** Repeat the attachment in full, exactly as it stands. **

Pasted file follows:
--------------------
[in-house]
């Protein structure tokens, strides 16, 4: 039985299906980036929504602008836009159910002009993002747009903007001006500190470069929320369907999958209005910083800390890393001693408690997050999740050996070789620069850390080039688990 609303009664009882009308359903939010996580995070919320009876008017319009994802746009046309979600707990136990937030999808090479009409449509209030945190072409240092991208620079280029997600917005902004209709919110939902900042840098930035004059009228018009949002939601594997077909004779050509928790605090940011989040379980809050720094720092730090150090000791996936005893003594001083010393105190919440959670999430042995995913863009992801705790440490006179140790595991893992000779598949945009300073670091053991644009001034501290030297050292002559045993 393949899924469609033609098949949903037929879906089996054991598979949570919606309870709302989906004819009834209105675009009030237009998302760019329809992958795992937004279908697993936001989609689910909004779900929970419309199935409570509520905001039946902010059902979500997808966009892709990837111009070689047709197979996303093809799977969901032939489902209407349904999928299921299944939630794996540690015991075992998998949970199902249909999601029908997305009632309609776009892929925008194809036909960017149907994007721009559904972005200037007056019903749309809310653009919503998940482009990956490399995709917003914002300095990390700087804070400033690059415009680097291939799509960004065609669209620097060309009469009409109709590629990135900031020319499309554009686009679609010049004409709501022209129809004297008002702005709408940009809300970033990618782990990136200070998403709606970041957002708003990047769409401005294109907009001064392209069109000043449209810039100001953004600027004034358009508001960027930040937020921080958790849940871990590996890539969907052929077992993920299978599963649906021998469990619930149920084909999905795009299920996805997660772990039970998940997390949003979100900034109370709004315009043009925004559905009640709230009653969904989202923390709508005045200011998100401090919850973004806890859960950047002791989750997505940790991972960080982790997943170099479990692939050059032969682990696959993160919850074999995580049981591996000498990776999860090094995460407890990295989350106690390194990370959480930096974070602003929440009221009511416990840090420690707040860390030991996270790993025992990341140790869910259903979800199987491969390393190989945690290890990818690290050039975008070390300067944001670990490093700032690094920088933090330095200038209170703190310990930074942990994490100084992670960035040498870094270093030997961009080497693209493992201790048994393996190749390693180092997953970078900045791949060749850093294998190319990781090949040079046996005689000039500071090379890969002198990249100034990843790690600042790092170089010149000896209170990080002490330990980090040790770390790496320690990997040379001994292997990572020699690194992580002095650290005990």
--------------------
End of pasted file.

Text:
[in-house]
């Protein structure tokens, strides 16, 4: 039985299906980036929504602008836009159910002009993002747009903007001006500190470069929320369907999958209005910083800390890393001693408690997050999740050996070789620069850390080039688990 609303009664009882009308359903939010996580995070919320009876008017319009994802746009046309979600707990136990937030999808090479009409449509209030945190072409240092991208620079280029997600917005902004209709919110939902900042840098930035004059009228018009949002939601594997077909004779050509928790605090940011989040379980809050720094720092730090150090000791996936005893003594001083010393105190919440959670999430042995995913863009992801705790440490006179140790595991893992000779598949945009300073670091053991644009001034501290030297050292002559045993 393949899924469609033609098949949903037929879906089996054991598979949570919606309870709302989906004819009834209105675009009030237009998302760019329809992958795992937004279908697993936001989609689910909004779900929970419309199935409570509520905001039946902010059902979500997808966009892709990837111009070689047709197979996303093809799977969901032939489902209407349904999928299921299944939630794996540690015991075992998998949970199902249909999601029908997305009632309609776009892929925008194809036909960017149907994007721009559904972005200037007056019903749309809310653009919503998940482009990956490399995709917003914002300095990390700087804070400033690059415009680097291939799509960004065609669209620097060309009469009409109709590629990135900031020319499309554009686009679609010049004409709501022209129809004297008002702005709408940009809300970033990618782990990136200070998403709606970041957002708003990047769409401005294109907009001064392209069109000043449209810039100001953004600027004034358009508001960027930040937020921080958790849940871990590996890539969907052929077992993920299978599963649906021998469990619930149920084909999905795009299920996805997660772990039970998940997390949003979100900034109370709004315009043009925004559905009640709230009653969904989202923390709508005045200011998100401090919850973004806890859960950047002791989750997505940790991972960080982790997943170099479990692939050059032969682990696959993160919850074999995580049981591996000498990776999860090094995460407890990295989350106690390194990370959480930096974070602003929440009221009511416990840090420690707040860390030991996270790993025992990341140790869910259903979800199987491969390393190989945690290890990818690290050039975008070390300067944001670990490093700032690094920088933090330095200038209170703190310990930074942990994490100084992670960035040498870094270093030997961009080497693209493992201790048994393996190749390693180092997953970078900045791949060749850093294998190319990781090949040079046996005689000039500071090379890969002198990249100034990843790690600042790092170089010149000896209170990080002490330990980090040790770390790496320690990997040379001994292997990572020699690194992580002095650290005990």